State Sen. Hannah-Beth Jackson, D-Santa Barbara, said the bill will increase transparency within the beleaguered commission by forcing lobbyists to disclose private communications with the powerful regulator responsible for protecting public access to the Golden State’s 1,100 miles of coastline.
Jackson said “quasi-lobbyists” often travel with commissioners in an attempt to sway them on coastal development decisions, and that the lobbying loophole has allowed the decision-making process to become “seriously flawed.”
“This measure will reestablish due process and fairness at the commission,” Jackson said on the state Senate floor.
Following Lester’s firing, environmentalists and lawmakers have rallied together and demanded reforms to the commission that was established by voters in 1972. Currently, ex parte communications with commission staff or commissioners is allowed as long as they are disclosed through a form or if they are verbally announced during a public hearing.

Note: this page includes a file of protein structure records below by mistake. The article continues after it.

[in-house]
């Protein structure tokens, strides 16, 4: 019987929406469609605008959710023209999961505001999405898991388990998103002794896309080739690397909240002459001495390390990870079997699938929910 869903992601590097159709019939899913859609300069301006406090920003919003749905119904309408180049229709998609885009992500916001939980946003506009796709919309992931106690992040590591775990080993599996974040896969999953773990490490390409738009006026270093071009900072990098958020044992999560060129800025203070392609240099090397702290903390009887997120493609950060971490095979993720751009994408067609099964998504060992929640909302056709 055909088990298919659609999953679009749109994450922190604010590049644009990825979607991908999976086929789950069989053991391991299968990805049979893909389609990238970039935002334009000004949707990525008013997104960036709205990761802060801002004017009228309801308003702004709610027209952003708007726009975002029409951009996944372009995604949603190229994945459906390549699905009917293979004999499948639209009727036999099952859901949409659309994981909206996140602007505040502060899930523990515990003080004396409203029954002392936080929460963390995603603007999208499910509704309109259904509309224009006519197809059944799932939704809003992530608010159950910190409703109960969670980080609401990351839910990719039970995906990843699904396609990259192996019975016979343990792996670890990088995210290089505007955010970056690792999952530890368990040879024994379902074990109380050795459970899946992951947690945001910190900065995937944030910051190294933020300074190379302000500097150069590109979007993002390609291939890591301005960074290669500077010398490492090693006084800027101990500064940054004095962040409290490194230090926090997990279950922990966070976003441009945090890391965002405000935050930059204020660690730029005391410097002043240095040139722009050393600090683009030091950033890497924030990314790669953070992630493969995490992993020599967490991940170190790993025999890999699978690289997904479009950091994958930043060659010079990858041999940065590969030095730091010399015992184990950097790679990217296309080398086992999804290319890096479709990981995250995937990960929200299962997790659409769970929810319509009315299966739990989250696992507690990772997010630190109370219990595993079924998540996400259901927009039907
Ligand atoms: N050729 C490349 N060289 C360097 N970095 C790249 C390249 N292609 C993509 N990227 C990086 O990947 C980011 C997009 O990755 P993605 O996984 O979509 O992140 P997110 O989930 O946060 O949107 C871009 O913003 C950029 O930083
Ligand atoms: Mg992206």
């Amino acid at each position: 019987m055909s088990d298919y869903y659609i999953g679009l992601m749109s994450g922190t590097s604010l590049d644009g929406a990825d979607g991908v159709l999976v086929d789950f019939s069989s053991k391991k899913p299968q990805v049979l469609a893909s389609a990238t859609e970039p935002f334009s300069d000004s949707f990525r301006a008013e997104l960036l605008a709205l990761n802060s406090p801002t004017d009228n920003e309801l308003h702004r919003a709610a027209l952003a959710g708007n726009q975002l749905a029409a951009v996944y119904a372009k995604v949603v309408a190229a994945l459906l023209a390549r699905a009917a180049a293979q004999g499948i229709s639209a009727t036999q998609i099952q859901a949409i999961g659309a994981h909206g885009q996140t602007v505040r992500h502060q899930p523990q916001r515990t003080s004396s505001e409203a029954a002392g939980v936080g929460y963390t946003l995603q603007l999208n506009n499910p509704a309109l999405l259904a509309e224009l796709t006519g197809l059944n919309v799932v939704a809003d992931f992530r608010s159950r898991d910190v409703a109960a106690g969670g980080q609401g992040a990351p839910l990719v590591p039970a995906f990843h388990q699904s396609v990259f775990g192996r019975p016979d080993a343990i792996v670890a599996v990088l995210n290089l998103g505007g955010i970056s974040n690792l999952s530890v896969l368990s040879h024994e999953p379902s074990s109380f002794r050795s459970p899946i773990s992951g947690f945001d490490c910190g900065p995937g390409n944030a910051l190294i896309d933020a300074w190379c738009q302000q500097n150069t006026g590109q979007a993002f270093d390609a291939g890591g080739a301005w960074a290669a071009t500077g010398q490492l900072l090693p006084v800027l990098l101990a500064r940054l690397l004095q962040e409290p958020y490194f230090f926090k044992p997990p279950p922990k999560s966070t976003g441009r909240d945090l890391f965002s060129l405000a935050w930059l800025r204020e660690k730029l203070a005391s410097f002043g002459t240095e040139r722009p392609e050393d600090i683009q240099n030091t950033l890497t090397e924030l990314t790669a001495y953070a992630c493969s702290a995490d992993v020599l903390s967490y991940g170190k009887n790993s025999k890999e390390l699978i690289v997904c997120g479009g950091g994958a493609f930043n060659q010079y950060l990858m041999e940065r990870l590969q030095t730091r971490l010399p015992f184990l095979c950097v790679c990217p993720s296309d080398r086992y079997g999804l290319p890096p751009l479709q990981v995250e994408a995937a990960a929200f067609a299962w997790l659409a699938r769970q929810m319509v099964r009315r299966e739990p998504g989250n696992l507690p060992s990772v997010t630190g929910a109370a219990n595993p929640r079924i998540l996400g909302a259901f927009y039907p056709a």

Supporters of the bill claim these off-the-record conversations regarding building permits, enforcement penalties and other potential development items have tarnished the integrity of the commission.
Former commissioner and current state Sen. Fran Pavley, D-Agoura Hills, said lobbyists often reached her at home and “overwhelmed” her during her stint on the commission. She noted that being a commissioner is a part-time job, typically just three days a month, and that while on the commission she was simultaneously a teacher and mayor of Agoura Hills.
“I know the problem, and it appears it has gotten even worse,” Pavley said. “I unfortunately think we need this protection in place.”
The reform proposal cleared the Senate 23-12 on a party-line vote. It moves to the state Assembly for further consideration.
The bill was not supported by a single Republican, including state Sen. John Moorlach, R-Costa Mesa. Moorlach said he dealt with commission while he was a county supervisor and that SB 1190 has the unintended potential to limit public discussion with the regulator.